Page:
Open Access
Issue
BIO Web Conf.
Volume 22, 2020
International Conference “Longevity Interventions 2020” (ICLI 2020)
Article Number 01029
Number of page(s) 6
Section Problems of Gerontology and Geriatrics
DOI https://doi.org/10.1051/bioconf/20202201029
Published online 06 July 2020

© The Authors, published by EDP Sciences, 2020

Licence Creative Commons
This is an Open Access article distributed under the terms of the Creative Commons Attribution License 4.0, which permits unrestricted use, distribution, and reproduction in any medium, provided the original work is properly cited.

1 Introduction

The study of psychological features of memory has a history of its own. In the early 20th century, T. Ribot formulated the law of reverse memory development, which is formulated in the following – reverse memory development is done in a certain order, it goes 1) from newer to more old, 2) from more complex to simpler, 3) from arbitrary to automatic, 4) from less organized to more organized. T. Ribot noted that there is a relationship between the law and physiological principles: degeneration first gives rise to what developed later, and complex is lost before simple. [1, 2, 3]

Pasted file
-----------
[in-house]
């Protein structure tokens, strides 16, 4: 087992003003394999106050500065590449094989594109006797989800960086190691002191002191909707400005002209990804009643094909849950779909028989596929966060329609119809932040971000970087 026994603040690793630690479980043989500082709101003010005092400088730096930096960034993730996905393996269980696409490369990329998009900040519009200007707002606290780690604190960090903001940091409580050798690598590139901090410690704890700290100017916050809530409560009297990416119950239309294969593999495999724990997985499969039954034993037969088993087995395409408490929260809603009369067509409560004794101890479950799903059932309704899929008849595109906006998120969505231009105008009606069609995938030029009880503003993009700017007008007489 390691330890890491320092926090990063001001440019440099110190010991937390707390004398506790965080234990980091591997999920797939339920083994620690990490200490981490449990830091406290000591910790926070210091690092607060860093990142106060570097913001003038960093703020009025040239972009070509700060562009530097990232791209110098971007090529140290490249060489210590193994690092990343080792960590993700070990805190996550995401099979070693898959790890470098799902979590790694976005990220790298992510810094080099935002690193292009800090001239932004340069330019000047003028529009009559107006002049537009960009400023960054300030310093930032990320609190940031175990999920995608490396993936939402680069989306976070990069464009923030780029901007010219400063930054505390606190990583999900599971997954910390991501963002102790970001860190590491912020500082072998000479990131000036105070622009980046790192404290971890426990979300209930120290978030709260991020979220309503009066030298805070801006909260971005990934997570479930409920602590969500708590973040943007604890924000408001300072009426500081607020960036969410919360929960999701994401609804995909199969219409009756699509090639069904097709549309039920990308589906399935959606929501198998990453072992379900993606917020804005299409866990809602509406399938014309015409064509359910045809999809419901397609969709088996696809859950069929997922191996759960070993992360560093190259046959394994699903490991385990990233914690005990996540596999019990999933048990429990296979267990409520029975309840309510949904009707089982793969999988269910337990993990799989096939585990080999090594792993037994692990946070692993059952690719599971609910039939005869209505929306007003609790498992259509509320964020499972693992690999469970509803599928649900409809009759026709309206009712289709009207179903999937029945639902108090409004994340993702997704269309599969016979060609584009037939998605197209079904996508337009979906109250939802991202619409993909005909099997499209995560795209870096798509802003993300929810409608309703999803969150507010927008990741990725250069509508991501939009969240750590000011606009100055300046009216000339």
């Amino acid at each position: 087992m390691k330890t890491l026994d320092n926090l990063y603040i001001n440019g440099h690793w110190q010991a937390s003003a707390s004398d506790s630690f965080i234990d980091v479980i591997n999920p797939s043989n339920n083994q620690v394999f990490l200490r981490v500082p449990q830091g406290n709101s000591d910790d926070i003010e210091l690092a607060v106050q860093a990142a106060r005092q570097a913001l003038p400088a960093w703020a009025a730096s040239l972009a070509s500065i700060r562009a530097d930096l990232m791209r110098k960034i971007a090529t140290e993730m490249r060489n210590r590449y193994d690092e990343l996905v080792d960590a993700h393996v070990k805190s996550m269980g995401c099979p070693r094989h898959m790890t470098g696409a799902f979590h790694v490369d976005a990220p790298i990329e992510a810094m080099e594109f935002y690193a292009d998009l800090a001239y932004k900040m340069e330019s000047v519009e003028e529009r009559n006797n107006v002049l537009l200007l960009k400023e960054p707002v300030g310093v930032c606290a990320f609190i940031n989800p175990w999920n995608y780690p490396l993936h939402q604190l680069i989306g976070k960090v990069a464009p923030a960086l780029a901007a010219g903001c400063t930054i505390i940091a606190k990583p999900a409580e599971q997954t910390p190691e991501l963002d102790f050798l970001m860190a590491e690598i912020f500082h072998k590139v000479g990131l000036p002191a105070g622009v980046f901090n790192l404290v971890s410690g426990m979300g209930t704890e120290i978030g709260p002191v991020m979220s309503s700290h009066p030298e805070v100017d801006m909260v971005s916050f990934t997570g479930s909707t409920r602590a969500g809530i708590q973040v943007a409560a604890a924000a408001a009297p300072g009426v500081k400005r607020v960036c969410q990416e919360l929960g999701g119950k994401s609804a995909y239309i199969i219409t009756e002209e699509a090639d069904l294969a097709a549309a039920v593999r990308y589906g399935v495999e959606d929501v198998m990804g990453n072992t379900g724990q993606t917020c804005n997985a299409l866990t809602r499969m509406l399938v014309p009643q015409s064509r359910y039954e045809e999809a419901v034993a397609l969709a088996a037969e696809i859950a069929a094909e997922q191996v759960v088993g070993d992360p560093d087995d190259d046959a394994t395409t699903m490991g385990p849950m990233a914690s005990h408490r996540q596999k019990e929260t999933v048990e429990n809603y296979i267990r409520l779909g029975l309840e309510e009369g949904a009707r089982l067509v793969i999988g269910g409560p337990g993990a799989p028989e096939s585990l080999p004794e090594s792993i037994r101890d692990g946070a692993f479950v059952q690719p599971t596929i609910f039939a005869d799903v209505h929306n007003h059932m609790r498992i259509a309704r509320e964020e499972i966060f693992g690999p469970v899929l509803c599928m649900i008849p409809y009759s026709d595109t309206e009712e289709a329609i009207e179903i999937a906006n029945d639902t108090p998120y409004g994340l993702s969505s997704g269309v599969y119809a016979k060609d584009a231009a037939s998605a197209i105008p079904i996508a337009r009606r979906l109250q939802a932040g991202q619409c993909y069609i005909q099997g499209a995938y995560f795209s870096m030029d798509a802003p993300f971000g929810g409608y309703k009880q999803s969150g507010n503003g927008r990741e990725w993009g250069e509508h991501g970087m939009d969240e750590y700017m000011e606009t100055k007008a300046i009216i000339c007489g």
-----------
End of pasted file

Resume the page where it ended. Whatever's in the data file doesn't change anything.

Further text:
The law provision by T. Ribot is shared by domestic psychologists as well. So, S.L. Rubinstein quite clearly says that memory changes in old and senile age are made according to T. Ribot.

Scientific research proves that in older people with auditory perception the material is better remembered using logical memory and hearing memorization above the visual. Research confirms that visual memorization weakens over the years. In the elderly age, short-term memory weakens the most. The problem of memory impairment is closely related to the special treatment of the past, the role of memories in the life of the elderly and senile person. The stimulation of memories helps older people accept their lives, understand that it “was not lived for nothing” [4, 5, 6].

In other words, older people tend to remember what matters to them or might come in handy in life. This demonstrates that development always takes place in a certain context and that even when one gets older, the demands and opportunities of the environment support his skills and abilities in good shape. Finally, older people are usually better off performing tasks if they have received detailed instructions on how to classify and organize memorized material. Training significantly improves older people’s performance of memory tasks. [7, 8]